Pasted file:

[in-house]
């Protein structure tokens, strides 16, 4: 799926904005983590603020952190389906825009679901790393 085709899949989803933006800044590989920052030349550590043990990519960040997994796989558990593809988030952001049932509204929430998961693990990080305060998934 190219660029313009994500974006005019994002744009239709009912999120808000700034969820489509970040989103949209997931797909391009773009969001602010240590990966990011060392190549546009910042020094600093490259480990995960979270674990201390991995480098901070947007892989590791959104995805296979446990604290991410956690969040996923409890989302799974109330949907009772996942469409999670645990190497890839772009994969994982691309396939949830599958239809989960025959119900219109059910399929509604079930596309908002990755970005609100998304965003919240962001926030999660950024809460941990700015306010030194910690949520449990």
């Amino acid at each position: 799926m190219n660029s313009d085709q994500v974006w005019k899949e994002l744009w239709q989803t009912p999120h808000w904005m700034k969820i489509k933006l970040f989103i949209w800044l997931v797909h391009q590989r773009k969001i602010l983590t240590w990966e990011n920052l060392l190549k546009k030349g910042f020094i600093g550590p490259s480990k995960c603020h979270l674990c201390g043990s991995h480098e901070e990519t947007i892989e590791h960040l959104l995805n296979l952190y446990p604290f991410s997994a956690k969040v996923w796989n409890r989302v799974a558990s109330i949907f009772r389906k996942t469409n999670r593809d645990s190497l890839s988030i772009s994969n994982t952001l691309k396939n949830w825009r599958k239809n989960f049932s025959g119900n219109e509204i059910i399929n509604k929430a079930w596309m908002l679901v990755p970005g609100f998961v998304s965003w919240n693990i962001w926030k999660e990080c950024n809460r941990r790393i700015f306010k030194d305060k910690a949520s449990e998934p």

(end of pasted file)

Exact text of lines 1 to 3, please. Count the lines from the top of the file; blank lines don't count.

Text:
[in-house]
């Protein structure tokens, strides 16, 4: 799926904005983590603020952190389906825009679901790393 085709899949989803933006800044590989920052030349550590043990990519960040997994796989558990593809988030952001049932509204929430998961693990990080305060998934 190219660029313009994500974006005019994002744009239709009912999120808000700034969820489509970040989103949209997931797909391009773009969001602010240590990966990011060392190549546009910042020094600093490259480990995960979270674990201390991995480098901070947007892989590791959104995805296979446990604290991410956690969040996923409890989302799974109330949907009772996942469409999670645990190497890839772009994969994982691309396939949830599958239809989960025959119900219109059910399929509604079930596309908002990755970005609100998304965003919240962001926030999660950024809460941990700015306010030194910690949520449990």
């Amino acid at each position: 799926m190219n660029s313009d085709q994500v974006w005019k899949e994002l744009w239709q989803t009912p999120h808000w904005m700034k969820i489509k933006l970040f989103i949209w800044l997931v797909h391009q590989r773009k969001i602010l983590t240590w990966e990011n920052l060392l190549k546009k030349g910042f020094i600093g550590p490259s480990k995960c603020h979270l674990c201390g043990s991995h480098e901070e990519t947007i892989e590791h960040l959104l995805n296979l952190y446990p604290f991410s997994a956690k969040v996923w796989n409890r989302v799974a558990s109330i949907f009772r389906k996942t469409n999670r593809d645990s190497l890839s988030i772009s994969n994982t952001l691309k396939n949830w825009r599958k239809n989960f049932s025959g119900n219109e509204i059910i399929n509604k929430a079930w596309m908002l679901v990755p970005g609100f998961v998304s965003w919240n693990i962001w926030k999660e990080c950024n809460r941990r790393i700015f306010k030194d305060k910690a949520s449990e998934p």